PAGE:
Publishing Partner: Cambridge University Press CUP Extra Wiley-Blackwell Publisher Login
amazon logo
More Info


New from Oxford University Press!

ad

Language Planning as a Sociolinguistic Experiment

By: Ernst Jahr

Provides richly detailed insight into the uniqueness of the Norwegian language development. Marks the 200th anniversary of the birth of the Norwegian nation following centuries of Danish rule


New from Cambridge University Press!

ad

Acquiring Phonology: A Cross-Generational Case-Study

By Neil Smith

The study also highlights the constructs of current linguistic theory, arguing for distinctive features and the notion 'onset' and against some of the claims of Optimality Theory and Usage-based accounts.


New from Brill!

ad

Language Production and Interpretation: Linguistics meets Cognition

By Henk Zeevat

The importance of Henk Zeevat's new monograph cannot be overstated. [...] I recommend it to anyone who combines interests in language, logic, and computation [...]. David Beaver, University of Texas at Austin


Academic Paper


Title: 'The representation of grammatical gender in the bilingual lexicon: Evidence from Greek and German'
Author: AngelikiSalamoura
Institution: 'Research Centre for English and Applied Linguistics University of Cambridge'
Author: JohnN.Williams
Institution: 'Research Centre for English and Applied Linguistics University of Cambridge'
Linguistic Field: 'Psycholinguistics'
Subject Language: 'German'
' Greek, Modern'
Abstract: This paper investigates the shared or independent nature of grammatical gender representations in the bilingual mental lexicon and the role word form similarity (as in the case of cognates) plays in these representations. In a translation task from Greek (L1) to German (L2), nouns that had the same gender in both languages were translated faster than nouns with different genders, but only when the L2 target utterance required computation of gender agreement (adjective + noun). This tendency held for both cognates and noncognates. Unlike noncognates, however, gender-incongruent cognates yielded more errors than gender-congruent cognates. These results are interpreted as evidence for a shared L1–L2 gender system with L2 cognates relying more heavily on the L1 gender value than noncognates.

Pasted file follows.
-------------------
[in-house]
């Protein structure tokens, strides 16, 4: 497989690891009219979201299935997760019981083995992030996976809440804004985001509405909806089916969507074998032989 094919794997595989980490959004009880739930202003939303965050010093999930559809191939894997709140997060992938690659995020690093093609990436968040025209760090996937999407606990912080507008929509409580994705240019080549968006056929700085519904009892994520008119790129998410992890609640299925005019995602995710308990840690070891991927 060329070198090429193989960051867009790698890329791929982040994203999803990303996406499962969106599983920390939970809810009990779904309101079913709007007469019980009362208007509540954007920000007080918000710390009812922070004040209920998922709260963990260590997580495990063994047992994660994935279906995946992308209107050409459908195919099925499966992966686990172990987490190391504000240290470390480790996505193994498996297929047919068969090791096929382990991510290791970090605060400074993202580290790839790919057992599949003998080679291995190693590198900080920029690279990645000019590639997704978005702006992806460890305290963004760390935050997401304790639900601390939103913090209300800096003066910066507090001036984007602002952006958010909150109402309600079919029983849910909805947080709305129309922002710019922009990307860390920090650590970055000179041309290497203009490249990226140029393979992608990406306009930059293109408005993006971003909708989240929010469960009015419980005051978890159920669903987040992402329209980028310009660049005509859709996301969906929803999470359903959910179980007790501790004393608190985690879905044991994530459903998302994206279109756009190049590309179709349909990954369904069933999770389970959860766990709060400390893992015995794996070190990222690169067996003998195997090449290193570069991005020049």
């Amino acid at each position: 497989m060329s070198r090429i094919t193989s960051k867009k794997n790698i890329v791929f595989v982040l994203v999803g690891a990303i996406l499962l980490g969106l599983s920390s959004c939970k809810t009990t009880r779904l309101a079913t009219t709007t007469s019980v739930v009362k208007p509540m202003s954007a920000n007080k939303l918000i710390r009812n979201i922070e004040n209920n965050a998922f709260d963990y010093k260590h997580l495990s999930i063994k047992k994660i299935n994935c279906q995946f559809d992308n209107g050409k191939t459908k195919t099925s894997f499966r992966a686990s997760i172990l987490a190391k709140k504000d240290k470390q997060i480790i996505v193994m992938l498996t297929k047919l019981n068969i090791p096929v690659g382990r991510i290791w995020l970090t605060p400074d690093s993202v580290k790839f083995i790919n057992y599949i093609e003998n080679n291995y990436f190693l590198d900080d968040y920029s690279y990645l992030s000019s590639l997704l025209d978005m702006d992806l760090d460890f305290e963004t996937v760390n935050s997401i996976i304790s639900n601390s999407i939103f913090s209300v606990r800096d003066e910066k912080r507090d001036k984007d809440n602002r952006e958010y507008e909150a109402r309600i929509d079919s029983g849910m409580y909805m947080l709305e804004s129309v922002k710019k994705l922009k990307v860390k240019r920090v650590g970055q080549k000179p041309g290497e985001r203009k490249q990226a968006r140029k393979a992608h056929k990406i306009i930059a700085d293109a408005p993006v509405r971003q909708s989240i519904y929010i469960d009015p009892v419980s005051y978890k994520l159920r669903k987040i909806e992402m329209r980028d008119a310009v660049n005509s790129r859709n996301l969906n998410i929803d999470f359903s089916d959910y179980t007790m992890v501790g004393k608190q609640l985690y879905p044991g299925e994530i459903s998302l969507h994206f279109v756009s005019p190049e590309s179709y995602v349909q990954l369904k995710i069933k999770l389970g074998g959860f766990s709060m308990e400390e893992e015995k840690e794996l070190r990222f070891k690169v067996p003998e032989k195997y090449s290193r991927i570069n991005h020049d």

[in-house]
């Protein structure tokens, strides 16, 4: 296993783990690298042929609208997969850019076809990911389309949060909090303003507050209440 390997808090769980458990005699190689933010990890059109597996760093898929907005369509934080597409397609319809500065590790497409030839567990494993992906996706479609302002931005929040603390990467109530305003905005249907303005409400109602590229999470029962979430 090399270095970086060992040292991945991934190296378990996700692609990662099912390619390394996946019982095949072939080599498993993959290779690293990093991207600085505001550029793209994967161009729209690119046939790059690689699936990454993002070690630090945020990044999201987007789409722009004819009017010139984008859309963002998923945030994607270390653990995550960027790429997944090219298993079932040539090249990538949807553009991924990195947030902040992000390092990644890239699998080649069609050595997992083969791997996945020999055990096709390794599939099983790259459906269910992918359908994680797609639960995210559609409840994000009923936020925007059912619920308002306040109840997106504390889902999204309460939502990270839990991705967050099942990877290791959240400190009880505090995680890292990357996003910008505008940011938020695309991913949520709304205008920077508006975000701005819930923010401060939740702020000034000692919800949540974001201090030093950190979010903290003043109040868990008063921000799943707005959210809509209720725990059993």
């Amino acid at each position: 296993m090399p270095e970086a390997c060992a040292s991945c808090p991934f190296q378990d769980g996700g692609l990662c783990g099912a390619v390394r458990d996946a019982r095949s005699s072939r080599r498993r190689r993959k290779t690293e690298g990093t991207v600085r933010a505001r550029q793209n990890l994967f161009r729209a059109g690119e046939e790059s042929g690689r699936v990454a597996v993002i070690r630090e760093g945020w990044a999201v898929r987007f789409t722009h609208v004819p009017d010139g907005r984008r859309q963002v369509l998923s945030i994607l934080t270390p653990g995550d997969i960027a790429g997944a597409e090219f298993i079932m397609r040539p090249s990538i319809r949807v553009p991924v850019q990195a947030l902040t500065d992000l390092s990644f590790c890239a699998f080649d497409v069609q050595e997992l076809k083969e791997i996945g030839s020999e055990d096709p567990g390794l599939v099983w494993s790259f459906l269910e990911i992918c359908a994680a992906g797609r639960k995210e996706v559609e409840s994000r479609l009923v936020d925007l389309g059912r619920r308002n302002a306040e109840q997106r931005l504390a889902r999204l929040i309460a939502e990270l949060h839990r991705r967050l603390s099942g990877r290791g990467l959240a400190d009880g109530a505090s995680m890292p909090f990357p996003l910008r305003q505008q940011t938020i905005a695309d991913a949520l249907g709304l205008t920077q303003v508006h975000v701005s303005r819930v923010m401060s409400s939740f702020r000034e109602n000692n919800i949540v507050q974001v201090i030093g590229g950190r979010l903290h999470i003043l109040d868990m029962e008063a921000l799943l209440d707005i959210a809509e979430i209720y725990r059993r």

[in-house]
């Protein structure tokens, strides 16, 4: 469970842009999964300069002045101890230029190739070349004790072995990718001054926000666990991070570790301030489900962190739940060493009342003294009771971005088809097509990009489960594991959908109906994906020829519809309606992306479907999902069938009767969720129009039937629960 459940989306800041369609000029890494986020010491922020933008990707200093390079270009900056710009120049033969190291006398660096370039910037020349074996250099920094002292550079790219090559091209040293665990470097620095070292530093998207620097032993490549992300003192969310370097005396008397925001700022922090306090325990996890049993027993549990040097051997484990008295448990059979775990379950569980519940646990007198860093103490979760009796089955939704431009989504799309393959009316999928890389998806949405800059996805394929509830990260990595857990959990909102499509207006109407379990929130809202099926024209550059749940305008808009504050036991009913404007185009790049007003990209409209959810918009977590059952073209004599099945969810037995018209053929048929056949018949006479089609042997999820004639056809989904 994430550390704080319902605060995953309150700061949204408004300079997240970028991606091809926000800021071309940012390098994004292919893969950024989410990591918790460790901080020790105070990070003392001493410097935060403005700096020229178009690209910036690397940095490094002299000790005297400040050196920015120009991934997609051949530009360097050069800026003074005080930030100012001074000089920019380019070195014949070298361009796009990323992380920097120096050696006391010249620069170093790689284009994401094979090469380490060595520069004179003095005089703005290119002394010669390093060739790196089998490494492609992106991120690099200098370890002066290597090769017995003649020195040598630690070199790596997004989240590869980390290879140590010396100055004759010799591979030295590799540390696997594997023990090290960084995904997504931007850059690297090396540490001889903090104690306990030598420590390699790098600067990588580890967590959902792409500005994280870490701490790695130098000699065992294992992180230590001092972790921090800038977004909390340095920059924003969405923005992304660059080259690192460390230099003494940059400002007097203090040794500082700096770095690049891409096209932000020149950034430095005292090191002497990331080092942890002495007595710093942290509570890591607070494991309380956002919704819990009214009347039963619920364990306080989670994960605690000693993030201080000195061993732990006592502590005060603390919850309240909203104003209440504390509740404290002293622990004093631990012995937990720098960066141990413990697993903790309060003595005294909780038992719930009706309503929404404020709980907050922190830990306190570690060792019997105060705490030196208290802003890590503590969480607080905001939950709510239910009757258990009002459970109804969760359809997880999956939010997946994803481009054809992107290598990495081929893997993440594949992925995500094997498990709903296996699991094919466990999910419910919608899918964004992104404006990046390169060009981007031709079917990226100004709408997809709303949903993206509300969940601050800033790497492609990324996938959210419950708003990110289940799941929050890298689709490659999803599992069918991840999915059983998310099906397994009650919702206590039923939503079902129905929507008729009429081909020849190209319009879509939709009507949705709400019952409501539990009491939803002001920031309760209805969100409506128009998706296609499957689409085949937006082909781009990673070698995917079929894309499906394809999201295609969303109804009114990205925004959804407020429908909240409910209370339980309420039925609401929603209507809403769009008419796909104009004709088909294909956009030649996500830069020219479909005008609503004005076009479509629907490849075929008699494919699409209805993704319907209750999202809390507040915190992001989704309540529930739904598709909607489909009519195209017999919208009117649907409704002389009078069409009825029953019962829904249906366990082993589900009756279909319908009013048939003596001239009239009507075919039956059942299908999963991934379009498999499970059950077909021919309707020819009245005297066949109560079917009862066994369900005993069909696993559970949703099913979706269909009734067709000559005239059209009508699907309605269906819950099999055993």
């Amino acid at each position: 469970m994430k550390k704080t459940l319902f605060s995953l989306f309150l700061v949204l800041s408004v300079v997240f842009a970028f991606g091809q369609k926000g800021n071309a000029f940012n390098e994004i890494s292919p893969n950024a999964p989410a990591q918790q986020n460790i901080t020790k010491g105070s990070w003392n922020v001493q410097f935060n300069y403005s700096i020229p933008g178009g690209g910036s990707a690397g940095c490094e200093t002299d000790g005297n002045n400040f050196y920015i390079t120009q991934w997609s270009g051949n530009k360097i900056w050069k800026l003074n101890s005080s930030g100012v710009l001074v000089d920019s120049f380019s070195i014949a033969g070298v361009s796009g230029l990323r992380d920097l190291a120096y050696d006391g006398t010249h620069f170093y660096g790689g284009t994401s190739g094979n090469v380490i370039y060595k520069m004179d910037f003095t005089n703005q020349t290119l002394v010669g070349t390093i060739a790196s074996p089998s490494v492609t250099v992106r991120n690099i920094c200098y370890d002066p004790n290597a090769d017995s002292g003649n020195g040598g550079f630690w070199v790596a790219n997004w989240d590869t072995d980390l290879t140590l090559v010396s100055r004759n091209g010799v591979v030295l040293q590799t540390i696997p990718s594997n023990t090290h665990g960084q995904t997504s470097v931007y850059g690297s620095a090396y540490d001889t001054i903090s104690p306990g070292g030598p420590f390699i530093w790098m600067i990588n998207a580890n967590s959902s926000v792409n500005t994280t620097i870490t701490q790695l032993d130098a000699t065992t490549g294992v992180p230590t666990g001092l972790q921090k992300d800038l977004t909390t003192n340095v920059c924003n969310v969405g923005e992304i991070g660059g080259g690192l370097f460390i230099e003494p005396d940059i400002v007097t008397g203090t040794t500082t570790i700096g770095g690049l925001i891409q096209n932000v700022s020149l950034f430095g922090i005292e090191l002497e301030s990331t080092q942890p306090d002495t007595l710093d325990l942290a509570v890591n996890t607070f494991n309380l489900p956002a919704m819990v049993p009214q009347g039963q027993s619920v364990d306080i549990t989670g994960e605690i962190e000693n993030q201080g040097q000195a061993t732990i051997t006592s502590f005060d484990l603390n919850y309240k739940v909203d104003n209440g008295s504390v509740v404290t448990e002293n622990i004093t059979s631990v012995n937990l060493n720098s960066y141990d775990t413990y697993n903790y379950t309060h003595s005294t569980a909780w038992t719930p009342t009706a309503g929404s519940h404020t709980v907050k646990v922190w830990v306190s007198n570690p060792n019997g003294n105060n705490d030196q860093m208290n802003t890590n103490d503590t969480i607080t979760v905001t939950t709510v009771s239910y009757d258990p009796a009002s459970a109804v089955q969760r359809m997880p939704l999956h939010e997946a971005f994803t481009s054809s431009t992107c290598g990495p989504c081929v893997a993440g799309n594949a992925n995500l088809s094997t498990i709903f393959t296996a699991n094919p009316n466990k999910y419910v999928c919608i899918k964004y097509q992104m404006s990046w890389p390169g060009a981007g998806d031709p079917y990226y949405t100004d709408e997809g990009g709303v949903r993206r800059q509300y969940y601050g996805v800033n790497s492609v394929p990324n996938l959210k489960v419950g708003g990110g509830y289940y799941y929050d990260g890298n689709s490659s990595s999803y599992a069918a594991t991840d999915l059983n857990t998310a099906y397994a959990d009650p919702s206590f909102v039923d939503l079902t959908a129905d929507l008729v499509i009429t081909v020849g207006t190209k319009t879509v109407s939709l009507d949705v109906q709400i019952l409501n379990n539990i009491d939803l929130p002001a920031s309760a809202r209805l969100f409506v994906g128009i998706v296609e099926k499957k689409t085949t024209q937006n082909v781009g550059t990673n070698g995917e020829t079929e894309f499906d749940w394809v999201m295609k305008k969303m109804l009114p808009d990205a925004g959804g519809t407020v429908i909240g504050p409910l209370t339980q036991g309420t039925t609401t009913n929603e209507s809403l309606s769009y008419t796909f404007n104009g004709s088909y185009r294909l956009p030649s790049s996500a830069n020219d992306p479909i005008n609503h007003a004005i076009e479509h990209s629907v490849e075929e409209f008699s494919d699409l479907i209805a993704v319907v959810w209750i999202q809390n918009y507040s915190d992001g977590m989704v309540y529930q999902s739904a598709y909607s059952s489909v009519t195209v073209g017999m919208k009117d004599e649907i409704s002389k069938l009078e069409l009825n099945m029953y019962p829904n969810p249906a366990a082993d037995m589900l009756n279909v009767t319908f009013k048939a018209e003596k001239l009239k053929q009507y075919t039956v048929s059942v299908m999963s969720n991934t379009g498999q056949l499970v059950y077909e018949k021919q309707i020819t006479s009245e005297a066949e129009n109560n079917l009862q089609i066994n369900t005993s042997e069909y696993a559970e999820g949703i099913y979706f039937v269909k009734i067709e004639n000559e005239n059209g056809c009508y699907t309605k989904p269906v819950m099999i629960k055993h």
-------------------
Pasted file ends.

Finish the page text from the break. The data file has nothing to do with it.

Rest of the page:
CUP at LINGUIST

This article appears in Bilingualism: Language and Cognition Vol. 10, Issue 3, which you can read on Cambridge's site or on LINGUIST .



Back
Add a new paper
Return to Academic Papers main page
Return to Directory of Linguists main page